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The Nreal Air glasses. | Image: Nreal

Augmented reality company Nreal is launching its stripped-down Air glasses in the United States. The Nreal Air glasses, unveiled for Asian markets last year, are available on Amazon starting today for $379. The initially Android-exclusive glasses are also getting iPhone compatibility — but only with a $59 dongle. It’s the Chinese startup’s latest move into the global AR market as it races Apple, Meta, and other tech giants for the growing niche.

The Nreal Air glasses are a cheaper alternative to the Nreal Light, which launched for $599 in the US last year. They’re smaller and lighter than the Nreal Light — which look like a bulky pair of sunglasses — but come with significantly pared-back capabilities. Most notably, where the Light use outward-facing cameras to track movement in physical space, the Air glasses scrap the cameras and only track a user’s rotation. Their field of view is also a little narrower, at 46 degrees instead of 52, and Nreal promises they will consume 50 percent less power than their fuller-featured counterpart.

The Nreal Air with a MacBook.

The Air is intended to be a personal theater for streaming services like Netflix and YouTube. When you plug them into a phone or computer, Nreal says they offer the equivalent of watching a 130-inch screen from three meters away or a 201-inch screen from a distance of six meters. You can also stream games on Android from services like Xbox Cloud Gaming and Steam. And unlike a VR headset, Nreal’s glasses project images in front of you without blocking the rest of your vision, letting you maintain some situational awareness while you’re watching TV.

Nreal has focused mainly on 5G Android phone compatibility, but the Light already allow users to mirror the screens of laptops and officially unsupported Android phones, and the new adapter officially offers mirroring for iPhones. iOS devices still aren’t getting access to Nebula, a launcher that enables additional features, but they can stream Netflix, Hulu, and other apps onto the glasses through mirroring. Conversely, Nreal is launching a macOS version of Nebula for MacBook Pro and Air computers that use Apple chips, offering a more full-featured experience that lets you project multiple displays around your laptop.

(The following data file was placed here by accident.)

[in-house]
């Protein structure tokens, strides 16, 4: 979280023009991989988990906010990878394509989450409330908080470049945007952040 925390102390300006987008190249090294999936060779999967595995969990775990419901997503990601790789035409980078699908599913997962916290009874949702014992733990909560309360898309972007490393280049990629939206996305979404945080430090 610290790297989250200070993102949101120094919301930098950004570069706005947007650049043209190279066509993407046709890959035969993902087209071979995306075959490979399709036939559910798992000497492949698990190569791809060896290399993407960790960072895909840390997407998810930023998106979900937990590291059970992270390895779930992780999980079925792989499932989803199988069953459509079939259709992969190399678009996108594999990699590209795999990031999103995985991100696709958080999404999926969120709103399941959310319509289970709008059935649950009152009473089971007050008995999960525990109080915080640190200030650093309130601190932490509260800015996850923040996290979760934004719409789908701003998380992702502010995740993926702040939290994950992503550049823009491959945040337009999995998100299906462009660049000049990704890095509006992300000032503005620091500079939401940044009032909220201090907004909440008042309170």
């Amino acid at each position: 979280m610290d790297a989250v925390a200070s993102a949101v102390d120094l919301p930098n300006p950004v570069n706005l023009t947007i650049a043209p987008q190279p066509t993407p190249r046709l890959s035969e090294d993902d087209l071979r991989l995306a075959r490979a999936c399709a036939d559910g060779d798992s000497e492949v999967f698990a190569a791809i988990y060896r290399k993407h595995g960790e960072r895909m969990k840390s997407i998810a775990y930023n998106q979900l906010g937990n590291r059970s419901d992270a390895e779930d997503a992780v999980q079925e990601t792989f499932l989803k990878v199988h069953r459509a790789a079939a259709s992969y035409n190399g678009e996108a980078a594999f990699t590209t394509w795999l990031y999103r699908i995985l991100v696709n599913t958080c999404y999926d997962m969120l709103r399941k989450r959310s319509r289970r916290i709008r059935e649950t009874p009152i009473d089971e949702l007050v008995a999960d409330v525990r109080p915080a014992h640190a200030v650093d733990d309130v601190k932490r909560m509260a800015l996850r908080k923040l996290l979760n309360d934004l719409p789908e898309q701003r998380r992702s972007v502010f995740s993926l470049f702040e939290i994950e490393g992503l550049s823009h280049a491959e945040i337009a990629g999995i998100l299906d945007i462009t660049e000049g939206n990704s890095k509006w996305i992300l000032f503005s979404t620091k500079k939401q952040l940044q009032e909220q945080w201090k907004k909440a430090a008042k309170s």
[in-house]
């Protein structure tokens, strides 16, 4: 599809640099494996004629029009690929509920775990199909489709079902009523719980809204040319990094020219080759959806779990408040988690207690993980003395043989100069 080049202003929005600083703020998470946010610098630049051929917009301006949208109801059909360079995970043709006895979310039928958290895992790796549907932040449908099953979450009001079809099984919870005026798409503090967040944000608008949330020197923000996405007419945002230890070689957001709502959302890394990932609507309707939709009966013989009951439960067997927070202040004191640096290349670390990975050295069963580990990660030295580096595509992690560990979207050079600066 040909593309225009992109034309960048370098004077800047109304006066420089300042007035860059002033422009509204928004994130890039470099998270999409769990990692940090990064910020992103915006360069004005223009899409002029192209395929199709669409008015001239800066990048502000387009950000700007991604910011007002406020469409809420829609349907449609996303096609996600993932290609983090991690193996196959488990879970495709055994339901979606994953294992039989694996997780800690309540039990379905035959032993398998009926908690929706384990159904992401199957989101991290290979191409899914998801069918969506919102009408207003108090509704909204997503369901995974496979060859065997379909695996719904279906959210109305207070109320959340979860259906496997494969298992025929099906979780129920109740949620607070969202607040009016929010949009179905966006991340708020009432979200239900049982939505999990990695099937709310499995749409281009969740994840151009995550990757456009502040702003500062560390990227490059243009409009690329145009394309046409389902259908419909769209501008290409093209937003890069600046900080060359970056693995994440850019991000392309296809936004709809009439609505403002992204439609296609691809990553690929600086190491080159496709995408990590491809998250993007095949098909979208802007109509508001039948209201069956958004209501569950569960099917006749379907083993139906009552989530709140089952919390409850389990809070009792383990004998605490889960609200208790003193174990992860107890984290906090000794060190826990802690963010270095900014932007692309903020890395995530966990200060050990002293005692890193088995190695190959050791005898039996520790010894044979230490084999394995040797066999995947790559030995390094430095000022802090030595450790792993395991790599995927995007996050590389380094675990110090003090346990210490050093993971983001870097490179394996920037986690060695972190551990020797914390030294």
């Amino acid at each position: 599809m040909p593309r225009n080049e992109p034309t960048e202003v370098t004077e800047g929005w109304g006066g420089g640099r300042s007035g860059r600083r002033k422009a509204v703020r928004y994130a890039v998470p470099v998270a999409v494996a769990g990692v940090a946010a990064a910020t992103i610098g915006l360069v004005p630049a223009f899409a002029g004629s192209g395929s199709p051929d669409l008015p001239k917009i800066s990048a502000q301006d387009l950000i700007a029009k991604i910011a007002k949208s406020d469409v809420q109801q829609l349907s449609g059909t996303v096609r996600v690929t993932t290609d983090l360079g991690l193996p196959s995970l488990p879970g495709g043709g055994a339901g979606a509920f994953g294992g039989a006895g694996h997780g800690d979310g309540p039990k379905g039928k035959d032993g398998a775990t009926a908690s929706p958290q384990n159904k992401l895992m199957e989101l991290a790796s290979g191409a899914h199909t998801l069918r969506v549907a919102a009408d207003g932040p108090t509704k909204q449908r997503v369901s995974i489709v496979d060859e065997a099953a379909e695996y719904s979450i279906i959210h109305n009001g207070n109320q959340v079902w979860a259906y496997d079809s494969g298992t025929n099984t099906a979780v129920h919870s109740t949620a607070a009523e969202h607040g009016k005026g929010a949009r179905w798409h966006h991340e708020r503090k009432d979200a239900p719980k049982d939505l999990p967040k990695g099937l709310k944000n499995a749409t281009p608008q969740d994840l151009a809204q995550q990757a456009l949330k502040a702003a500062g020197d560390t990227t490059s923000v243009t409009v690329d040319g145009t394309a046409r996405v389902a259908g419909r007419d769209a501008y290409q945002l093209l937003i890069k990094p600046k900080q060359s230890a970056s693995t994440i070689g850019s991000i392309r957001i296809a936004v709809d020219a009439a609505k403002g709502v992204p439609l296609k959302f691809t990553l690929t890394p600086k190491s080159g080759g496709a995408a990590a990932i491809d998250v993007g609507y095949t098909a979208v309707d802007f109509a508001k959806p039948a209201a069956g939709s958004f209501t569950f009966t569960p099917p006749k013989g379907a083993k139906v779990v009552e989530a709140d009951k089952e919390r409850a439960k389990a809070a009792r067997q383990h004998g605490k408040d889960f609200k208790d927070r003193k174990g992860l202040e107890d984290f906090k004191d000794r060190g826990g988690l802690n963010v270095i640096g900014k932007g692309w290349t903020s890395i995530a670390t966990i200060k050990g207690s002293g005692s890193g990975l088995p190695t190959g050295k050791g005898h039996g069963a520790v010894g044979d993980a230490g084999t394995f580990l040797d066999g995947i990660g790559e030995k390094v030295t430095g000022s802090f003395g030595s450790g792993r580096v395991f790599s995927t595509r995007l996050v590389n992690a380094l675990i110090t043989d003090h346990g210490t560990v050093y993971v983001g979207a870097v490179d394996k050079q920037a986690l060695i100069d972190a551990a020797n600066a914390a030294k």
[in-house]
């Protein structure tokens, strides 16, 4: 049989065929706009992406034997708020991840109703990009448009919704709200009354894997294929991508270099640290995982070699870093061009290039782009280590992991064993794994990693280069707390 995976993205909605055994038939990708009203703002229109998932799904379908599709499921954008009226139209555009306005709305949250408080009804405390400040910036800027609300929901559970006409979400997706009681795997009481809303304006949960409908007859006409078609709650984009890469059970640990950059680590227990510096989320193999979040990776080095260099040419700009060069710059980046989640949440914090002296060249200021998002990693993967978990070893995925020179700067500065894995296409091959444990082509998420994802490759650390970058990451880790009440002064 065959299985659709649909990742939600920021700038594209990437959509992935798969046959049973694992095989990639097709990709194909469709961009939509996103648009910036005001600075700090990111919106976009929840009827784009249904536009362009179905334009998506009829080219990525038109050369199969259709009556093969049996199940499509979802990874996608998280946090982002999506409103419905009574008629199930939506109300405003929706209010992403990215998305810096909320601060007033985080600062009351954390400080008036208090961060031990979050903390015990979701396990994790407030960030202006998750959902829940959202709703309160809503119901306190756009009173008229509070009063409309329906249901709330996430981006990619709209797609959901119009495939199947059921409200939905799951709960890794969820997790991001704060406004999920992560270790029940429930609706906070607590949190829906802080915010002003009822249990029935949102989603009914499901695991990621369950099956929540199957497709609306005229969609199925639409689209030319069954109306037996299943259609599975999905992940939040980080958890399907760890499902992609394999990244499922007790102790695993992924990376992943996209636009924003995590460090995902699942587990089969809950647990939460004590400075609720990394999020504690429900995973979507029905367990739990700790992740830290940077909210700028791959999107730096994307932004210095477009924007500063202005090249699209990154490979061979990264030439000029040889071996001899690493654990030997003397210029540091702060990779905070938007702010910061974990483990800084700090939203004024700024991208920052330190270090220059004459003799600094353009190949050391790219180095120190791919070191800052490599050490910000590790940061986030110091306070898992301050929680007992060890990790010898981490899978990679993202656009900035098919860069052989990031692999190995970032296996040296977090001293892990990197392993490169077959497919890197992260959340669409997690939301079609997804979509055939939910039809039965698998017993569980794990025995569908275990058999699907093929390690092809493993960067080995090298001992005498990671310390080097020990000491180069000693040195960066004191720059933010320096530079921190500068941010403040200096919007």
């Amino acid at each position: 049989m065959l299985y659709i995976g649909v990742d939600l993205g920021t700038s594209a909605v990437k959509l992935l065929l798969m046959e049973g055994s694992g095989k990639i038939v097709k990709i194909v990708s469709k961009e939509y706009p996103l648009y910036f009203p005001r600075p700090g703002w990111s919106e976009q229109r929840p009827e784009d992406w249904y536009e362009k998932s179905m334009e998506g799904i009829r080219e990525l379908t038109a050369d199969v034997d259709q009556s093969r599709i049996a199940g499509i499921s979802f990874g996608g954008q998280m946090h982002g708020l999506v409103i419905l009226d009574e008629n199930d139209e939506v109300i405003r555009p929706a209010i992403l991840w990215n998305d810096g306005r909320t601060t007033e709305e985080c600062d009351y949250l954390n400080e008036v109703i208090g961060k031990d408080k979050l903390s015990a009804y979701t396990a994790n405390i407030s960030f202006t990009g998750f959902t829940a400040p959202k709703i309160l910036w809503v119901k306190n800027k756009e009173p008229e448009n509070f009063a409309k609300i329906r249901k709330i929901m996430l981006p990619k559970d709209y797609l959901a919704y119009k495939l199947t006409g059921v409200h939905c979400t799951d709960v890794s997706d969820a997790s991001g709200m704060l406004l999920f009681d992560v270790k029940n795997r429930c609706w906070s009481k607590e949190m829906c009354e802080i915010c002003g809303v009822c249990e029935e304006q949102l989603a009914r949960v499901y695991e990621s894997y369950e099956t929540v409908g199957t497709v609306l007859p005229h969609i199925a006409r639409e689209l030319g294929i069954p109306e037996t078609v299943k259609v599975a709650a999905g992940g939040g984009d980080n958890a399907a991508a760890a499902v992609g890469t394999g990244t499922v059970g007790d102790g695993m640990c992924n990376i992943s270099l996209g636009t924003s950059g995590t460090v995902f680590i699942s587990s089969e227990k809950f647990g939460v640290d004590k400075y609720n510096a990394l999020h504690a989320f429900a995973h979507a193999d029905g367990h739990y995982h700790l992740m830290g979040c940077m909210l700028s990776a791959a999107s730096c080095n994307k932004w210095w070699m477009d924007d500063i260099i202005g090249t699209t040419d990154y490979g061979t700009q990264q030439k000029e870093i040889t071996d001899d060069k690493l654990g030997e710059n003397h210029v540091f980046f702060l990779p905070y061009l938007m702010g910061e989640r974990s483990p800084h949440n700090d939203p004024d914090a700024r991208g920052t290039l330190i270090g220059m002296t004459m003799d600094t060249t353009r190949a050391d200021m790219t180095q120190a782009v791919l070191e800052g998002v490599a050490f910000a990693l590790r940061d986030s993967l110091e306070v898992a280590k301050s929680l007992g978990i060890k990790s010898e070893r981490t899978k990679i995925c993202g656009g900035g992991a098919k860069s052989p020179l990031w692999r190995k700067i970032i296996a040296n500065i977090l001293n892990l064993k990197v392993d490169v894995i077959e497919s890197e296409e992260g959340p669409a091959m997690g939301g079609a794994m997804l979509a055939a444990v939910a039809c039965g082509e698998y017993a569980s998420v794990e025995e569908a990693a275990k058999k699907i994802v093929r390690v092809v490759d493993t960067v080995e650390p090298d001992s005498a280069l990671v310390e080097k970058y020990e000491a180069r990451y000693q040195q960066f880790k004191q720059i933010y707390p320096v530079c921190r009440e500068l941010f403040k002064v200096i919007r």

We had a mixed experience with the Nreal Light: they featured a weak US app ecosystem and its screen mirroring mode could be frustrating, but they worked surprisingly well as a private big-screen TV. The Air offer most of the features we liked at a much lower price, and although losing sophisticated tracking is a real downside, they also remove some of the privacy concerns around AR glasses.

Especially on iOS with no Nebula support, however, the new Air glasses might be saddled with the same problems as the Light. Android is in a slightly better position — Nebula doesn’t officially support most popular streaming apps, but you can bookmark them in its AR browser, which means you’ll get some of the improved interface options. Nreal spokesperson Angela Lin also says the company hopes to announce new details about streaming app support next year.

Either way, the Nreal Air glasses are one of very few cheap-ish headsets on the market — so it’s a good opportunity to test their consumer appeal.

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